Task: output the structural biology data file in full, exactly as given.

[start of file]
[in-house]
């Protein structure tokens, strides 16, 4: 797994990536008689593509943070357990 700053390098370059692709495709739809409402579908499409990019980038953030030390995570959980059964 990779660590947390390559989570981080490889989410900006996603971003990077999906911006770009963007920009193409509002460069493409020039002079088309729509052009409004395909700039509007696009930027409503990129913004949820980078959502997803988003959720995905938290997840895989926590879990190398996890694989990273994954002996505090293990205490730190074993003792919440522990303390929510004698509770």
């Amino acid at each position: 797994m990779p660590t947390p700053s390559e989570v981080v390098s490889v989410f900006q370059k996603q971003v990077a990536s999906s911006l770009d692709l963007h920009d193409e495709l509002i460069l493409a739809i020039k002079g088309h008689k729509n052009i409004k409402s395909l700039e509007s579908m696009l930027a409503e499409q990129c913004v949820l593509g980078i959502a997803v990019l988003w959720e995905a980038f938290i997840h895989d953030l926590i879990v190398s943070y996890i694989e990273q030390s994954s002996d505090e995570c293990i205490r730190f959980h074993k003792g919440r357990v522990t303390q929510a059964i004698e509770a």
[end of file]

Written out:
[in-house]
């Protein structure tokens, strides 16, 4: 797994990536008689593509943070357990 700053390098370059692709495709739809409402579908499409990019980038953030030390995570959980059964 990779660590947390390559989570981080490889989410900006996603971003990077999906911006770009963007920009193409509002460069493409020039002079088309729509052009409004395909700039509007696009930027409503990129913004949820980078959502997803988003959720995905938290997840895989926590879990190398996890694989990273994954002996505090293990205490730190074993003792919440522990303390929510004698509770």
């Amino acid at each position: 797994m990779p660590t947390p700053s390559e989570v981080v390098s490889v989410f900006q370059k996603q971003v990077a990536s999906s911006l770009d692709l963007h920009d193409e495709l509002i460069l493409a739809i020039k002079g088309h008689k729509n052009i409004k409402s395909l700039e509007s579908m696009l930027a409503e499409q990129c913004v949820l593509g980078i959502a997803v990019l988003w959720e995905a980038f938290i997840h895989d953030l926590i879990v190398s943070y996890i694989e990273q030390s994954s002996d505090e995570c293990i205490r730190f959980h074993k003792g919440r357990v522990t303390q929510a059964i004698e509770a």